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Article
July 1961

Measurements of Aqueous Flow Utilizing the Perilimbal Suction Cup

Author Affiliations

New York
From the Department of Surgery (Ophthalmology) of the New York Hospital-Cornell Medical Center.
Summer student fellow of the National Council to Combat Blindness (Mr. Mandell).

Arch Ophthalmol. 1961;66(1):65-69. doi:10.1001/archopht.1961.00960010067014
Abstract

With the introduction of tonography1 considerable attention has been focused on outflow resistance and its measurement. The performance of tonography and the interpretation of recordings is not difficult, and has found wide application. However, relatively simple techniques for clinical measurement of aqueous flow are not available.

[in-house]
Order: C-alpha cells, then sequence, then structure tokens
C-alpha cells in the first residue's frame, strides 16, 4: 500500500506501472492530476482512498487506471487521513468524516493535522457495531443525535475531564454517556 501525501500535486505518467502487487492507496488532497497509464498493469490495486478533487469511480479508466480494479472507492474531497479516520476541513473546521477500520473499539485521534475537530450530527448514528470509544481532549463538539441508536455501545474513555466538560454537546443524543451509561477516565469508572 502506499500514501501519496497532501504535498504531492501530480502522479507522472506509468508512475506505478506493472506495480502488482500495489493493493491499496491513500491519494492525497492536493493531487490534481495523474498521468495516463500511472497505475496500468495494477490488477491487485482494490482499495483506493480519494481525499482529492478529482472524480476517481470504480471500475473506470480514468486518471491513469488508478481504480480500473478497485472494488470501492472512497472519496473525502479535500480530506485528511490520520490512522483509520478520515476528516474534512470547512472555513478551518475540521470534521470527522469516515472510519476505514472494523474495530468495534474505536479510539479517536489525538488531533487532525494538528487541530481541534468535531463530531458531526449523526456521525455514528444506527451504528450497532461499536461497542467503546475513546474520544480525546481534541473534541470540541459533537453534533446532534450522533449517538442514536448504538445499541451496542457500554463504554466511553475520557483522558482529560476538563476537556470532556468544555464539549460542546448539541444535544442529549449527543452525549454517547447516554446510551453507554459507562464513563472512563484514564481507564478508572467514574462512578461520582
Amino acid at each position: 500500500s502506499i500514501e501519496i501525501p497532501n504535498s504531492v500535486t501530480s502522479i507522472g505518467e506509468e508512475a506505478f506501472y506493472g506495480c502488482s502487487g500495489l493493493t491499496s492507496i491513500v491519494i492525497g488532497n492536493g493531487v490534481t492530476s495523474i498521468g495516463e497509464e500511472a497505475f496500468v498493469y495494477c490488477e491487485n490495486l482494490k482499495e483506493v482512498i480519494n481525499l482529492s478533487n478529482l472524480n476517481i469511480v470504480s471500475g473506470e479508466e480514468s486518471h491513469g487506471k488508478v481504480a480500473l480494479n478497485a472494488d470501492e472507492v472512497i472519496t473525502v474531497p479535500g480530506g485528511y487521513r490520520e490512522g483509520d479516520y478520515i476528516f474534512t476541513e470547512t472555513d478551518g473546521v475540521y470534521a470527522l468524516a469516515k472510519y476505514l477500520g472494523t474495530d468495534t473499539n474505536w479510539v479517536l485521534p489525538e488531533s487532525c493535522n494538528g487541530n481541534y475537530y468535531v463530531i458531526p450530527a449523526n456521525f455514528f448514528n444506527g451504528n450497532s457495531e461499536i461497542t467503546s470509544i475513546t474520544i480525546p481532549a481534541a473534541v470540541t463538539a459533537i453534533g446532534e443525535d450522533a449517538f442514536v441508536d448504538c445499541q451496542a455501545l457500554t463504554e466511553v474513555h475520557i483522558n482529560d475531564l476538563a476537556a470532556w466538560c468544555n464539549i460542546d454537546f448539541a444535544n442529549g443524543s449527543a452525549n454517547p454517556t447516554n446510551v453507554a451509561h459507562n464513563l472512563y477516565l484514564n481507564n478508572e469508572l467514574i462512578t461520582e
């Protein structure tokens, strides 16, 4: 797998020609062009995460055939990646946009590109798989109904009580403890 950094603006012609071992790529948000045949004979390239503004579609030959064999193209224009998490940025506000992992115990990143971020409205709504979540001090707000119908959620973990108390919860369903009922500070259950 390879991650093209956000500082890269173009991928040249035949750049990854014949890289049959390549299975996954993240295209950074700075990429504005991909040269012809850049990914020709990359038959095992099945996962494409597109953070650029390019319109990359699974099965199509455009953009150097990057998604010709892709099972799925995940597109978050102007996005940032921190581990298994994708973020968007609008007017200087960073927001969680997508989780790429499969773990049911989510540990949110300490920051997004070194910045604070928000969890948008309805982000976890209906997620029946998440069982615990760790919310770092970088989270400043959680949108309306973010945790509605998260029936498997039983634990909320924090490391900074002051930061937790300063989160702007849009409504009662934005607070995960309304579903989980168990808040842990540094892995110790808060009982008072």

Goldman's fluorescein technique requires considerable specialized equipment not readily available to most glaucoma laboratories.2 The technique of conjunctival transfer of fluorescein through the cornea is not adequately quantitative, particularly at low levels of aqueous flow.3,4 Tonographic calculations of flow are inaccurate for several reasons, one of which is the assumption of values for episcleral venous pressure. Unless simultaneous measurements of this latter variable are obtained, it is impossible to use tonographic analysis for calculations of flow when the intraocular pressure approaches the assumed value of the episcleral venous pressure. Furthermore, it is not certain that the ocular pressure gradient is related

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